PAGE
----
Along with tributes hosted by Access Hollywood’s Billy Bush honoring Alan Cumming, James Marsden and Rising Stars Adam Driver (“Lincoln,” “J Edgar”) and Imogene Poots (co-starring in “A Late Quartet” showing at NVFF), the feature lineup includes Dustin Hoffman’s directorial debut “Quartet,” The Weinstein Co.’s “Silver Linings Playbook” and the world premiere of the doc “Somm.”
As if watching movies all day isn’t enough, the locals roll out red carpets for parties and celebrations that even make Cannes and Sundance parties pale in comparison.
It stands to reason, of course.
Napa Valley, home to America’s first world-class wine region, makes its living off hospitality. Wine events take place the year around and wineries make a business out of hosting tastings, dinners, auctions and even weddings.
So festival founders Marc and Brenda Lhormer knew what they were doing when they launched the inaugural festival last November in the picturesque towns of Napa, Yountville, St. Helena and Calistoga.
Not only could the film festival veterans bring in top year-end films for visitors and local audiences alike, but the resources exist here for the best food and wine of any film festival anywhere.
The Lhormers put me on the Narrative Features jury last year and, believe me, it was a happy struggle to find time to watch movies with all the great receptions and parties.
A Opening Night Gala at the famed Robert Mondavi Winery was a epicurean extravaganza as celebrity chefs contributed exquisite dishes to accompany the RMW wines for about 800 people.
The festival returns to that venue this year for its Festival Gala. I won’t eat all day!
Last year’s event proved to local wineries and other potential patrons and businesses that the Lhormers could put on a show. But Year Two has not been without its challenges, Marc says.
“From an operational standpoint the second year was significantly easier,” noted Lhormer, who with his wife ran the Sonoma Valley Film Festival for several years. “But the financial aspect is still a challenge.
“Last year we got a lot of first-year favors,” he explained. “But those are harder to come by in Years Two and Three. You have to pay more to employees and contractors, thus you need to raise more and more money.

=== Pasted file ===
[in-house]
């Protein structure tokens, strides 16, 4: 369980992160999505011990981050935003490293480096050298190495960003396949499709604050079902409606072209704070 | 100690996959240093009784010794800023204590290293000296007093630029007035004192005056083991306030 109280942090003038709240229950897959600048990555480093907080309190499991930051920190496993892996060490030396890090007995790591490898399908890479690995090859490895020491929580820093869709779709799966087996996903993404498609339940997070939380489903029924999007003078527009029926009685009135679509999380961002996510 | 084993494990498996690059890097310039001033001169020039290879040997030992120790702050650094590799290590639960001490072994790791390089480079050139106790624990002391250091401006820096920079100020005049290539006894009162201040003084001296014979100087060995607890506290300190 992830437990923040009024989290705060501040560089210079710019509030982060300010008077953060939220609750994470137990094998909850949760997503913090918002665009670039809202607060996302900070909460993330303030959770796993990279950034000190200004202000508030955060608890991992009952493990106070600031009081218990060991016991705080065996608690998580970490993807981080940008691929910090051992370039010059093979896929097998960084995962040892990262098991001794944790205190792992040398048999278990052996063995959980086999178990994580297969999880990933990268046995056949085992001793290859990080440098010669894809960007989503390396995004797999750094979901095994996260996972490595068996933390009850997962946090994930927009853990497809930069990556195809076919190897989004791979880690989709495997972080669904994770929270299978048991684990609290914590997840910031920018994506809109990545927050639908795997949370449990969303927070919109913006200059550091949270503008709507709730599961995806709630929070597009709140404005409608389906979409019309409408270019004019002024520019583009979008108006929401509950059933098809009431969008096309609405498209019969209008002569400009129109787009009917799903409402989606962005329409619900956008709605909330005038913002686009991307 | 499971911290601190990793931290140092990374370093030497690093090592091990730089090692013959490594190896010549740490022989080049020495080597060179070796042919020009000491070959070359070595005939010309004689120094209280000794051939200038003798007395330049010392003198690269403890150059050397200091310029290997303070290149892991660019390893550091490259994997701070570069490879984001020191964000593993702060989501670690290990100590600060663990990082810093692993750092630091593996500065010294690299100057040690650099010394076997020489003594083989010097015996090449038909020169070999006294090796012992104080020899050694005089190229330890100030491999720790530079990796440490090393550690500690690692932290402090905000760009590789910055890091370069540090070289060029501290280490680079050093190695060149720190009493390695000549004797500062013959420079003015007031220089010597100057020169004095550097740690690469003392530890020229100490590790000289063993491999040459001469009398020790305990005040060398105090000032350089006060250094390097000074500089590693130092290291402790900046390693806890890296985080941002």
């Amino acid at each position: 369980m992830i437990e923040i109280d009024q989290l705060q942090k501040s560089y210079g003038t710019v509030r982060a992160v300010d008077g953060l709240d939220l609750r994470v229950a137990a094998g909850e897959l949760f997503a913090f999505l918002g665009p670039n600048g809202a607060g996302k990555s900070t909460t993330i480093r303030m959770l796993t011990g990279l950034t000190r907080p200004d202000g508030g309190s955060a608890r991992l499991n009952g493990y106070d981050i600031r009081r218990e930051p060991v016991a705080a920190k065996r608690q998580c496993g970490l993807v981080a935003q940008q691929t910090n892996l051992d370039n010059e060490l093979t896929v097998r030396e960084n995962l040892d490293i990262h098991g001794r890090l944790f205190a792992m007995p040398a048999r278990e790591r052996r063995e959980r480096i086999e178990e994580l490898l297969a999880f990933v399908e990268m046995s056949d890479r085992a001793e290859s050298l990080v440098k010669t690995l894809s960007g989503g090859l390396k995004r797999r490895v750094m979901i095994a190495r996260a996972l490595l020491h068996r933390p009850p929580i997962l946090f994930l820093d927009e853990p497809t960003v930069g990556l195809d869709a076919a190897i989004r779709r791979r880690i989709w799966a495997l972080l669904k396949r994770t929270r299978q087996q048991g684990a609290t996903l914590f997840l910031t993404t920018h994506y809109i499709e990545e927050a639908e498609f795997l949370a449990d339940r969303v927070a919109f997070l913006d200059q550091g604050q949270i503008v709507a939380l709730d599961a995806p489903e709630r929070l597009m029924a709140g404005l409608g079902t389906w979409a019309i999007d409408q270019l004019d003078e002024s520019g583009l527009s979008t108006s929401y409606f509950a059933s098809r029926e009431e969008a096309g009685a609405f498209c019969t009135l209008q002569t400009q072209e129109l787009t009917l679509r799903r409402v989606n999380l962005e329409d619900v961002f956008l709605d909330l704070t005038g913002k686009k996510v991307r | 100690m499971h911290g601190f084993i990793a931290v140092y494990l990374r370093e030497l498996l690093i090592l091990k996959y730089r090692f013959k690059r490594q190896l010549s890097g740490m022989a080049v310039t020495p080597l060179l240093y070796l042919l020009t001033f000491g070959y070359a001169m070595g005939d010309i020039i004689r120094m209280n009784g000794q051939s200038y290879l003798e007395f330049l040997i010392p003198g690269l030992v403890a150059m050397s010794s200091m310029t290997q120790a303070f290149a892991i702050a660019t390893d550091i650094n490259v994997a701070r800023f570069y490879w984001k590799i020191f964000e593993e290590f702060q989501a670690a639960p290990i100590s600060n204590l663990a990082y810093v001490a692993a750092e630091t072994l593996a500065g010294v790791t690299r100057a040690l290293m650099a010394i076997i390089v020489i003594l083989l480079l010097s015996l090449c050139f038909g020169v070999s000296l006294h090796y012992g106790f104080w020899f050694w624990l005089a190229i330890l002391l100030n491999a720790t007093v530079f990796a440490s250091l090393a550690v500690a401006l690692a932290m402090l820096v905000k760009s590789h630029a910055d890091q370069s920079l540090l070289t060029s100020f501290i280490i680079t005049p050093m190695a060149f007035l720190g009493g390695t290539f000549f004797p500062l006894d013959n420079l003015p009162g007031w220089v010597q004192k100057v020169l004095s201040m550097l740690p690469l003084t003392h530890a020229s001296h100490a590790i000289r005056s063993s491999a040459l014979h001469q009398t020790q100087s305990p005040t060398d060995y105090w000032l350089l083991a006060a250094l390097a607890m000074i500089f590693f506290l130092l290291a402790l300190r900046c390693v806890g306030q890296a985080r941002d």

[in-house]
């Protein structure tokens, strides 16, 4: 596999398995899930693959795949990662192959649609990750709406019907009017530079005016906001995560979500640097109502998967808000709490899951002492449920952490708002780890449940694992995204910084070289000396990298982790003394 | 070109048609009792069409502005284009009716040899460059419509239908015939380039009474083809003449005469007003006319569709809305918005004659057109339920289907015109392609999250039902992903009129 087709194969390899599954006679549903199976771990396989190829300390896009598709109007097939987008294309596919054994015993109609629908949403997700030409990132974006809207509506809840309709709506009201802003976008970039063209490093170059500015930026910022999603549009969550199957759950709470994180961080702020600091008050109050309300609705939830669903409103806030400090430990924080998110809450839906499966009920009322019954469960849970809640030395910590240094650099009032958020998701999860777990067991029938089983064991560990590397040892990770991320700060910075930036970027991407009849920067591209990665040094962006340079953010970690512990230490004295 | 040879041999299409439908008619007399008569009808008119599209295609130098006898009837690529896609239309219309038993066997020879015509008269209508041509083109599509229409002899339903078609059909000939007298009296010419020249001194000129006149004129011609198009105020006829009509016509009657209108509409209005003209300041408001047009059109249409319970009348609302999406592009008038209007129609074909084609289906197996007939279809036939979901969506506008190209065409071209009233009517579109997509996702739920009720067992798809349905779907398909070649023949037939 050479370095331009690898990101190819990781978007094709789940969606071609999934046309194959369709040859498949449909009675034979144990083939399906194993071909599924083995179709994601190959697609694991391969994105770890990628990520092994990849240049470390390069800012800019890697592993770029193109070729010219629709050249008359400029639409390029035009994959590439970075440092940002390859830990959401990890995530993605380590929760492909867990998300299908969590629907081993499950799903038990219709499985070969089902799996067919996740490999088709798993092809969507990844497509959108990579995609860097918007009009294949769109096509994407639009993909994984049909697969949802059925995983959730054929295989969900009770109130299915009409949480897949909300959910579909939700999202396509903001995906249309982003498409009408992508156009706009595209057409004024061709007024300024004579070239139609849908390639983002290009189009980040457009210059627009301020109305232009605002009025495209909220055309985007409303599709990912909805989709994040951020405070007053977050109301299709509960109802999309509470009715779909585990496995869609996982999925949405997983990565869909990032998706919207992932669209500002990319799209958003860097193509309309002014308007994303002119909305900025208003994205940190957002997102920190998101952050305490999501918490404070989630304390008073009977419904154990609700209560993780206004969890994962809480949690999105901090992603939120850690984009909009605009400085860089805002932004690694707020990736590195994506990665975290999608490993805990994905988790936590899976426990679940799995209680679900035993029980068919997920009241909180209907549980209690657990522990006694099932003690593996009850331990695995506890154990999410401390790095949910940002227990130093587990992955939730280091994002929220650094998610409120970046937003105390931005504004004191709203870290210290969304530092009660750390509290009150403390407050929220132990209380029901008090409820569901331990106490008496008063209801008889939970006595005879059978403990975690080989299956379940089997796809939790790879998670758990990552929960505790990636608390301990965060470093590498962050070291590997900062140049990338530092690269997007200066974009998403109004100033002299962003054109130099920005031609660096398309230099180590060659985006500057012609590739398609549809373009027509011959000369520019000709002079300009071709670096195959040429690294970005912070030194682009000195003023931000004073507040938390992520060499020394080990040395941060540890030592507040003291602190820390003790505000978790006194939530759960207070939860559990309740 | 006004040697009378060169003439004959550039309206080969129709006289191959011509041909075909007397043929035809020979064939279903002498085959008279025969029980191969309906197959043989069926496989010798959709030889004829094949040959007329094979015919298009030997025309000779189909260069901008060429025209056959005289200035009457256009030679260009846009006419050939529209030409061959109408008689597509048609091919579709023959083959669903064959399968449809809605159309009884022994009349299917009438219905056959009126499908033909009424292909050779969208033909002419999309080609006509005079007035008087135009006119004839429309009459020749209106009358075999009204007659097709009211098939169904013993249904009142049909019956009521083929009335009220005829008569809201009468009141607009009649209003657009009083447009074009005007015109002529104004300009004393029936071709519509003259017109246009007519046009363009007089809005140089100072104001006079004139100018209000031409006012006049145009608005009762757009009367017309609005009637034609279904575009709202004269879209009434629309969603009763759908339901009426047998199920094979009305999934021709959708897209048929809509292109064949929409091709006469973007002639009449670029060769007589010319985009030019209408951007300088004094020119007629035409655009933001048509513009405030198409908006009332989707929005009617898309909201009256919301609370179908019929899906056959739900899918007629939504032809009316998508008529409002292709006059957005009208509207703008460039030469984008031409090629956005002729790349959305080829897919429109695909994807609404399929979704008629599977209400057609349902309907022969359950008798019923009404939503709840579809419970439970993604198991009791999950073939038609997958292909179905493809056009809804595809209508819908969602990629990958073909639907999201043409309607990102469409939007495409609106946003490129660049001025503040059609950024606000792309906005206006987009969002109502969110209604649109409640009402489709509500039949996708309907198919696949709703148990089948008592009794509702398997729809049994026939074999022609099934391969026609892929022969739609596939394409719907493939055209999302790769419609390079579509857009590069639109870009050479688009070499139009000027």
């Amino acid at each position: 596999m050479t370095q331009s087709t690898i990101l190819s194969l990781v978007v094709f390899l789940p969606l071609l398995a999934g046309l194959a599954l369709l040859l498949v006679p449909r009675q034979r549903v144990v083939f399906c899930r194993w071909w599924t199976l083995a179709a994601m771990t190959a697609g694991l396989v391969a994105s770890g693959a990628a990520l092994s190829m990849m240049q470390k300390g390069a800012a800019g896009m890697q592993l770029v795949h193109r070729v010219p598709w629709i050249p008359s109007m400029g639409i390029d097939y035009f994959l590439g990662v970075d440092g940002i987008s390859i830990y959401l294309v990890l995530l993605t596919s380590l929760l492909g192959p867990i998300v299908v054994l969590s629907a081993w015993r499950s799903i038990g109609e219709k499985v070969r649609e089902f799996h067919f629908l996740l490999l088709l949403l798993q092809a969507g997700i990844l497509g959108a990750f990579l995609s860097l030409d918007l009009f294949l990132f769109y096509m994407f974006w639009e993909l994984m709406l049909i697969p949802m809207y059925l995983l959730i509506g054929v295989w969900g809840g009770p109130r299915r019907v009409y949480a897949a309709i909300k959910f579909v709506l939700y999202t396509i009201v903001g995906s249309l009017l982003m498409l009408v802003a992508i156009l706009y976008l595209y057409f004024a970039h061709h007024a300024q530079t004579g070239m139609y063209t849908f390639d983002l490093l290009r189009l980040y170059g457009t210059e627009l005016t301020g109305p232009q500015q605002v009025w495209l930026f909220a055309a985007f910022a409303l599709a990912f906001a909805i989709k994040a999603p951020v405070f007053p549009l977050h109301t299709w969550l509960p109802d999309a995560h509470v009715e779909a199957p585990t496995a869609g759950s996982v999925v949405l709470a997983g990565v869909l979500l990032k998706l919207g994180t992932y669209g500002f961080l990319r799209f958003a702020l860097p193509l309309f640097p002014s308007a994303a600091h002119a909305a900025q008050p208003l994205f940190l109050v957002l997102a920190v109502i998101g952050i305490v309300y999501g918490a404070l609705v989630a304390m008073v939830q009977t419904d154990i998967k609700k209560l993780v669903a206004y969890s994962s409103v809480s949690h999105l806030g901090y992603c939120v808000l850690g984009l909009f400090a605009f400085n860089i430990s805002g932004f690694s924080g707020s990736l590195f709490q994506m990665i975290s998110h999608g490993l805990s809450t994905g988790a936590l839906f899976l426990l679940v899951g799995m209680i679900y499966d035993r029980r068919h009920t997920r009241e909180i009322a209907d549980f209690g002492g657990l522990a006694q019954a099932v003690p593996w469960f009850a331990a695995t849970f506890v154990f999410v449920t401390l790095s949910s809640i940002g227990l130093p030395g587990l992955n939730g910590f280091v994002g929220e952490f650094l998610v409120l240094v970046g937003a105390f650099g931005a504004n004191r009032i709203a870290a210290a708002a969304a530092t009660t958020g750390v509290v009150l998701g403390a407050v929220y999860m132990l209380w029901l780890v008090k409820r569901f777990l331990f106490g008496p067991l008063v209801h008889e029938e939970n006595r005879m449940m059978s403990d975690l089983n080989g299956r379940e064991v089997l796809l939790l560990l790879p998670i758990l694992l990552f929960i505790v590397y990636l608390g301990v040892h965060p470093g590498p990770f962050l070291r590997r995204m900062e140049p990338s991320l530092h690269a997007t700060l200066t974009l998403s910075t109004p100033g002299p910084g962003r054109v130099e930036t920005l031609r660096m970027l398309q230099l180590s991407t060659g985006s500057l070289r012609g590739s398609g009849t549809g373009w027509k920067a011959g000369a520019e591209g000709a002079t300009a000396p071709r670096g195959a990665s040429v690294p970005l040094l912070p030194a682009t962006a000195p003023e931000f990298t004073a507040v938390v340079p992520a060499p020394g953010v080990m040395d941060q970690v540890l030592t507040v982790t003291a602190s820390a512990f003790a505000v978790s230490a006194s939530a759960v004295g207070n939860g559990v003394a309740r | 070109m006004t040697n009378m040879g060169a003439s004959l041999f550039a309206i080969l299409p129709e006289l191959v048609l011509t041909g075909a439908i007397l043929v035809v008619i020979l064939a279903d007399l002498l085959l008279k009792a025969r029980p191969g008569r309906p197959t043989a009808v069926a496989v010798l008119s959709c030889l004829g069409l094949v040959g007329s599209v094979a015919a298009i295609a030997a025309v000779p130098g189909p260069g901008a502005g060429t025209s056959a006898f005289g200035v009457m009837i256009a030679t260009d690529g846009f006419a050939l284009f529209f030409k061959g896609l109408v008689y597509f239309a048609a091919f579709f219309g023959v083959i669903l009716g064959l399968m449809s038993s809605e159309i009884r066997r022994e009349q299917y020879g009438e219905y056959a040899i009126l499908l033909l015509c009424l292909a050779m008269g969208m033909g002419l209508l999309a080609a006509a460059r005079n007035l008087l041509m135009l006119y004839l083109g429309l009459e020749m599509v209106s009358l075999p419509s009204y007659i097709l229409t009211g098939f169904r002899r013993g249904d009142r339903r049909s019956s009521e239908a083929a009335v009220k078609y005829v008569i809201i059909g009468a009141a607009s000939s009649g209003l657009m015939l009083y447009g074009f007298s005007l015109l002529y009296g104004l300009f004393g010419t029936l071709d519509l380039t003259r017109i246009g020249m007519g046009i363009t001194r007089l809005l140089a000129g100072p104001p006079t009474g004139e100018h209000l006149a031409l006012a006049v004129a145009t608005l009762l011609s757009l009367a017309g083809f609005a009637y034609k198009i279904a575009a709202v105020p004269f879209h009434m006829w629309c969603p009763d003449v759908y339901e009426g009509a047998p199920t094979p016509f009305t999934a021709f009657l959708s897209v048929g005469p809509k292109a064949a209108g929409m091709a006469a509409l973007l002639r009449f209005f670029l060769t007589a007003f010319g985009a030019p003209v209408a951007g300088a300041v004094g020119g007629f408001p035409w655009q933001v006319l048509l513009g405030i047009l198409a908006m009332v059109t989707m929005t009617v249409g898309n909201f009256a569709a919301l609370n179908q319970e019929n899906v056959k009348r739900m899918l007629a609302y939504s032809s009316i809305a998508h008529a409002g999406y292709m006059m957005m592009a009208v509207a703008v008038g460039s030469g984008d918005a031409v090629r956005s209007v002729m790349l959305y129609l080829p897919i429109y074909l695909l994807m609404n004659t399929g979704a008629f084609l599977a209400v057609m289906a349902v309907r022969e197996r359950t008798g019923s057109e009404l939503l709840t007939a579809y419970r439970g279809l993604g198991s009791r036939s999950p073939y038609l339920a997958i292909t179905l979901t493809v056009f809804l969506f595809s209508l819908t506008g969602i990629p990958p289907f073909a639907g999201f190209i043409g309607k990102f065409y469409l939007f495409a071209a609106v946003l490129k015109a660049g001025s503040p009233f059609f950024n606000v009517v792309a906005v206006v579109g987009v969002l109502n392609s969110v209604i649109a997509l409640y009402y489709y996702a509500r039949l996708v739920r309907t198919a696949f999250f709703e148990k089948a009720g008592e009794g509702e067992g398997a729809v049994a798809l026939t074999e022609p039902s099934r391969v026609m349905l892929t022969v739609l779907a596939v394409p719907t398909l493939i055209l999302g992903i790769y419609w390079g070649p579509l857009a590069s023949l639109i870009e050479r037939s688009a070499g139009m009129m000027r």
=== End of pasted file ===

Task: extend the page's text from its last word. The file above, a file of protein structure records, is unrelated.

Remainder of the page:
“The economy is still soft and a a lot of potential sponsors are sniffing around but not making the bigger commitments we need them to. Since we’re not as fully financed as we need to be, a heavy burden falls on the staff to not screw up business relationships and to keep everybody happy.”
This year 115 films will show at NVFF, which is up from last year where just over 90 screened. Submissions jump to 540 films over 340 entries last year. Programmers of course looked at hundreds more at other festivals during the year.
The festival gets under way Wednesday at the Napa Valley Opera House with the world premiere of Jason Wise’s “Somm.” The documentary tells the story of four talented young sommeliers attempting to pass the Master Sommelier exam, a test with one of the lowest pass rates in the world.
Longtime film critic and historian Leonard Maltin will act as the president of the jury, providing leadership to the other jurors grouped into three categories: Narrative Features, Narrative Shorts and Documentary Features and Shorts.
The award to win, of course, is the Meadowood Best U.S. Narrative Feature Award that includes a $10,000 prize from the Meadowood golf club in the Valley.
Several docs will concern wine itself including “Like the Old Vine” (about Napa pioneer Mike Grgich), “Boom Varietal” (about Argentine Malbec), Chateau Chunder: A Wine Revolution” (the Australian wine industry) and “Biodynamic” (New Zealand viticulturists use of biodynamic agriculture).
Forget popcorn. Pour me a cabernet.
Click here to find the NVFF web site and schedule.